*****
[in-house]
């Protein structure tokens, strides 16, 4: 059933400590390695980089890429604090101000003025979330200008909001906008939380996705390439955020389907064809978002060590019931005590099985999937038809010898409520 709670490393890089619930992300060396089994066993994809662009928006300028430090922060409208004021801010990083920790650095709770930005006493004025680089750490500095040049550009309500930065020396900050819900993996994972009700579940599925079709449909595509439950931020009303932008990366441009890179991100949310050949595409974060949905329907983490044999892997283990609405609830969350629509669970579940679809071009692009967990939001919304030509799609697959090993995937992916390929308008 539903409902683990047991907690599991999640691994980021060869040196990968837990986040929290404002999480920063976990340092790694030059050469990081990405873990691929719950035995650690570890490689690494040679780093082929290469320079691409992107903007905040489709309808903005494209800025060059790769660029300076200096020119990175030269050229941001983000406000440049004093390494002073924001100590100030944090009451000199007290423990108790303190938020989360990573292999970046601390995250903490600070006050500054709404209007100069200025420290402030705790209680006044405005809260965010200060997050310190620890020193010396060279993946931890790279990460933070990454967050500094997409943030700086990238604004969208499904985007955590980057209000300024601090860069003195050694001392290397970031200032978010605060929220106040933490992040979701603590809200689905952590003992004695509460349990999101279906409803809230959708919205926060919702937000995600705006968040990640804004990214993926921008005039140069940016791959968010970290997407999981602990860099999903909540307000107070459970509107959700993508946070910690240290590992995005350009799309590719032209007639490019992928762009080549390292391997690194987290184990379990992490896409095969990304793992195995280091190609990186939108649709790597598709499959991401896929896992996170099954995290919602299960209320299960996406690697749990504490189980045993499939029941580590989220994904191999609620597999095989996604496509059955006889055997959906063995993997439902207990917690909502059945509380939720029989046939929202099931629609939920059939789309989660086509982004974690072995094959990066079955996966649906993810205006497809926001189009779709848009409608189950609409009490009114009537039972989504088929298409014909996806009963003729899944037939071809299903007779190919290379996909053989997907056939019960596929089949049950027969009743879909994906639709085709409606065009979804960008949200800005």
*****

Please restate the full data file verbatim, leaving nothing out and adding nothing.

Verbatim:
[in-house]
């Protein structure tokens, strides 16, 4: 059933400590390695980089890429604090101000003025979330200008909001906008939380996705390439955020389907064809978002060590019931005590099985999937038809010898409520 709670490393890089619930992300060396089994066993994809662009928006300028430090922060409208004021801010990083920790650095709770930005006493004025680089750490500095040049550009309500930065020396900050819900993996994972009700579940599925079709449909595509439950931020009303932008990366441009890179991100949310050949595409974060949905329907983490044999892997283990609405609830969350629509669970579940679809071009692009967990939001919304030509799609697959090993995937992916390929308008 539903409902683990047991907690599991999640691994980021060869040196990968837990986040929290404002999480920063976990340092790694030059050469990081990405873990691929719950035995650690570890490689690494040679780093082929290469320079691409992107903007905040489709309808903005494209800025060059790769660029300076200096020119990175030269050229941001983000406000440049004093390494002073924001100590100030944090009451000199007290423990108790303190938020989360990573292999970046601390995250903490600070006050500054709404209007100069200025420290402030705790209680006044405005809260965010200060997050310190620890020193010396060279993946931890790279990460933070990454967050500094997409943030700086990238604004969208499904985007955590980057209000300024601090860069003195050694001392290397970031200032978010605060929220106040933490992040979701603590809200689905952590003992004695509460349990999101279906409803809230959708919205926060919702937000995600705006968040990640804004990214993926921008005039140069940016791959968010970290997407999981602990860099999903909540307000107070459970509107959700993508946070910690240290590992995005350009799309590719032209007639490019992928762009080549390292391997690194987290184990379990992490896409095969990304793992195995280091190609990186939108649709790597598709499959991401896929896992996170099954995290919602299960209320299960996406690697749990504490189980045993499939029941580590989220994904191999609620597999095989996604496509059955006889055997959906063995993997439902207990917690909502059945509380939720029989046939929202099931629609939920059939789309989660086509982004974690072995094959990066079955996966649906993810205006497809926001189009779709848009409608189950609409009490009114009537039972989504088929298409014909996806009963003729899944037939071809299903007779190919290379996909053989997907056939019960596929089949049950027969009743879909994906639709085709409606065009979804960008949200800005």